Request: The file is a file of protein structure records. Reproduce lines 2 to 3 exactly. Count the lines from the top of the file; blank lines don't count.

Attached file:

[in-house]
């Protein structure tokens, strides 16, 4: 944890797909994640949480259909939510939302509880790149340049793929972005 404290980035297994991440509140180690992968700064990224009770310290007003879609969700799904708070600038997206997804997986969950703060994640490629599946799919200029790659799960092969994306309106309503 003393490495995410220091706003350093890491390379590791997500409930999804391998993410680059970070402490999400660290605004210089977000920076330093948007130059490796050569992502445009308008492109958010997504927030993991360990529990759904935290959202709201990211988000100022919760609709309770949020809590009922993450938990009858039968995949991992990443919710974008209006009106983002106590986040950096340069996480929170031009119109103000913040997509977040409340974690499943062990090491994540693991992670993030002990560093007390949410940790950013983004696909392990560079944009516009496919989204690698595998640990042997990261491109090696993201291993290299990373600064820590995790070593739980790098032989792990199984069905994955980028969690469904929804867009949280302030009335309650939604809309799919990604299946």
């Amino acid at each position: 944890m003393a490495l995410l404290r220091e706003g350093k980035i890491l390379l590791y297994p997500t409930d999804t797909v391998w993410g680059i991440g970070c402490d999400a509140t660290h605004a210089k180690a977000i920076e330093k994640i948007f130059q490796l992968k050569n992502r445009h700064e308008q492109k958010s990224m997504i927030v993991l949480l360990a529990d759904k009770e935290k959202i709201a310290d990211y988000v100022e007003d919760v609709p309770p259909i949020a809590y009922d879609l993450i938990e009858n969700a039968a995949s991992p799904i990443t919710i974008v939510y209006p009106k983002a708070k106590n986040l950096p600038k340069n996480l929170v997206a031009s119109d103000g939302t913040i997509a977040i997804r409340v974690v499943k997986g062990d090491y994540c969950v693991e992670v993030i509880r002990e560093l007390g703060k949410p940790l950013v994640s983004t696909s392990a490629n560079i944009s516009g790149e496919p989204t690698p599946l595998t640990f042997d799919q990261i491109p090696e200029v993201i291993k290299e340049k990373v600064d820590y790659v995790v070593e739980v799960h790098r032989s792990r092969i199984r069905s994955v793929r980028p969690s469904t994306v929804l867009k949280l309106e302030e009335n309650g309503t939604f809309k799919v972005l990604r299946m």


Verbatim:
């Protein structure tokens, strides 16, 4: 944890797909994640949480259909939510939302509880790149340049793929972005 404290980035297994991440509140180690992968700064990224009770310290007003879609969700799904708070600038997206997804997986969950703060994640490629599946799919200029790659799960092969994306309106309503 003393490495995410220091706003350093890491390379590791997500409930999804391998993410680059970070402490999400660290605004210089977000920076330093948007130059490796050569992502445009308008492109958010997504927030993991360990529990759904935290959202709201990211988000100022919760609709309770949020809590009922993450938990009858039968995949991992990443919710974008209006009106983002106590986040950096340069996480929170031009119109103000913040997509977040409340974690499943062990090491994540693991992670993030002990560093007390949410940790950013983004696909392990560079944009516009496919989204690698595998640990042997990261491109090696993201291993290299990373600064820590995790070593739980790098032989792990199984069905994955980028969690469904929804867009949280302030009335309650939604809309799919990604299946």
């Amino acid at each position: 944890m003393a490495l995410l404290r220091e706003g350093k980035i890491l390379l590791y297994p997500t409930d999804t797909v391998w993410g680059i991440g970070c402490d999400a509140t660290h605004a210089k180690a977000i920076e330093k994640i948007f130059q490796l992968k050569n992502r445009h700064e308008q492109k958010s990224m997504i927030v993991l949480l360990a529990d759904k009770e935290k959202i709201a310290d990211y988000v100022e007003d919760v609709p309770p259909i949020a809590y009922d879609l993450i938990e009858n969700a039968a995949s991992p799904i990443t919710i974008v939510y209006p009106k983002a708070k106590n986040l950096p600038k340069n996480l929170v997206a031009s119109d103000g939302t913040i997509a977040i997804r409340v974690v499943k997986g062990d090491y994540c969950v693991e992670v993030i509880r002990e560093l007390g703060k949410p940790l950013v994640s983004t696909s392990a490629n560079i944009s516009g790149e496919p989204t690698p599946l595998t640990f042997d799919q990261i491109p090696e200029v993201i291993k290299e340049k990373v600064d820590y790659v995790v070593e739980v799960h790098r032989s792990r092969i199984r069905s994955v793929r980028p969690s469904t994306v929804l867009k949280l309106e302030e009335n309650g309503t939604f809309k799919v972005l990604r299946m």